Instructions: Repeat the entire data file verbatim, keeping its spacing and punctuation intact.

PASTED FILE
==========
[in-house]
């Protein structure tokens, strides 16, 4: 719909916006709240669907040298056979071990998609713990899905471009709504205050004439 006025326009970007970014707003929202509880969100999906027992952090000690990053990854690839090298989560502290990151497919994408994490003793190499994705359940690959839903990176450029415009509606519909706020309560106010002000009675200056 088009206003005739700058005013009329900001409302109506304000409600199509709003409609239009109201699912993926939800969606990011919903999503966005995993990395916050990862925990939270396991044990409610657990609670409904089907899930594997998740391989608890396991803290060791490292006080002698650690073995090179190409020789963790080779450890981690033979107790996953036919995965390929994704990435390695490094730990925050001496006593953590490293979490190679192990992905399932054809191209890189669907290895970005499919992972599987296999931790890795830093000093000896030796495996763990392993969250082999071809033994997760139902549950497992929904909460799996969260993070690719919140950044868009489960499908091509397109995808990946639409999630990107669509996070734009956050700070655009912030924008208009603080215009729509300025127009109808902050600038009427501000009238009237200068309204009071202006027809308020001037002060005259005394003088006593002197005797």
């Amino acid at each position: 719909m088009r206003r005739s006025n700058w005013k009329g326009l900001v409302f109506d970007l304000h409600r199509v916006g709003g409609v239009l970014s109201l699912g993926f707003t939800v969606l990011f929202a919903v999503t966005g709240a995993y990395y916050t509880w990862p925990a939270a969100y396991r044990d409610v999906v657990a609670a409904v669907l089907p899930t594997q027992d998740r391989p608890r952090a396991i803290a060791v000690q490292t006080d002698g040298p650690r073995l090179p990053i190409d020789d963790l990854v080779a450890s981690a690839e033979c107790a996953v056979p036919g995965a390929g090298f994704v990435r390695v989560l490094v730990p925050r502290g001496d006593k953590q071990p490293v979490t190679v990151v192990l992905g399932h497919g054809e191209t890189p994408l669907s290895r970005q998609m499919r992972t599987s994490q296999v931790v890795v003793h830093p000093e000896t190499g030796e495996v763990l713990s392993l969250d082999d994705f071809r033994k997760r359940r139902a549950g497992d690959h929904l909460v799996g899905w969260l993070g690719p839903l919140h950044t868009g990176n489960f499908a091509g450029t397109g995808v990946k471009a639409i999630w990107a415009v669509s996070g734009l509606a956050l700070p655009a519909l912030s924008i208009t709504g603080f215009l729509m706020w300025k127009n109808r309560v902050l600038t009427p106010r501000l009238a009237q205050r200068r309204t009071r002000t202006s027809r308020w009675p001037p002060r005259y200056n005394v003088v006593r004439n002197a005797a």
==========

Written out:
[in-house]
């Protein structure tokens, strides 16, 4: 719909916006709240669907040298056979071990998609713990899905471009709504205050004439 006025326009970007970014707003929202509880969100999906027992952090000690990053990854690839090298989560502290990151497919994408994490003793190499994705359940690959839903990176450029415009509606519909706020309560106010002000009675200056 088009206003005739700058005013009329900001409302109506304000409600199509709003409609239009109201699912993926939800969606990011919903999503966005995993990395916050990862925990939270396991044990409610657990609670409904089907899930594997998740391989608890396991803290060791490292006080002698650690073995090179190409020789963790080779450890981690033979107790996953036919995965390929994704990435390695490094730990925050001496006593953590490293979490190679192990992905399932054809191209890189669907290895970005499919992972599987296999931790890795830093000093000896030796495996763990392993969250082999071809033994997760139902549950497992929904909460799996969260993070690719919140950044868009489960499908091509397109995808990946639409999630990107669509996070734009956050700070655009912030924008208009603080215009729509300025127009109808902050600038009427501000009238009237200068309204009071202006027809308020001037002060005259005394003088006593002197005797």
């Amino acid at each position: 719909m088009r206003r005739s006025n700058w005013k009329g326009l900001v409302f109506d970007l304000h409600r199509v916006g709003g409609v239009l970014s109201l699912g993926f707003t939800v969606l990011f929202a919903v999503t966005g709240a995993y990395y916050t509880w990862p925990a939270a969100y396991r044990d409610v999906v657990a609670a409904v669907l089907p899930t594997q027992d998740r391989p608890r952090a396991i803290a060791v000690q490292t006080d002698g040298p650690r073995l090179p990053i190409d020789d963790l990854v080779a450890s981690a690839e033979c107790a996953v056979p036919g995965a390929g090298f994704v990435r390695v989560l490094v730990p925050r502290g001496d006593k953590q071990p490293v979490t190679v990151v192990l992905g399932h497919g054809e191209t890189p994408l669907s290895r970005q998609m499919r992972t599987s994490q296999v931790v890795v003793h830093p000093e000896t190499g030796e495996v763990l713990s392993l969250d082999d994705f071809r033994k997760r359940r139902a549950g497992d690959h929904l909460v799996g899905w969260l993070g690719p839903l919140h950044t868009g990176n489960f499908a091509g450029t397109g995808v990946k471009a639409i999630w990107a415009v669509s996070g734009l509606a956050l700070p655009a519909l912030s924008i208009t709504g603080f215009l729509m706020w300025k127009n109808r309560v902050l600038t009427p106010r501000l009238a009237q205050r200068r309204t009071r002000t202006s027809r308020w009675p001037p002060r005259y200056n005394v003088v006593r004439n002197a005797a």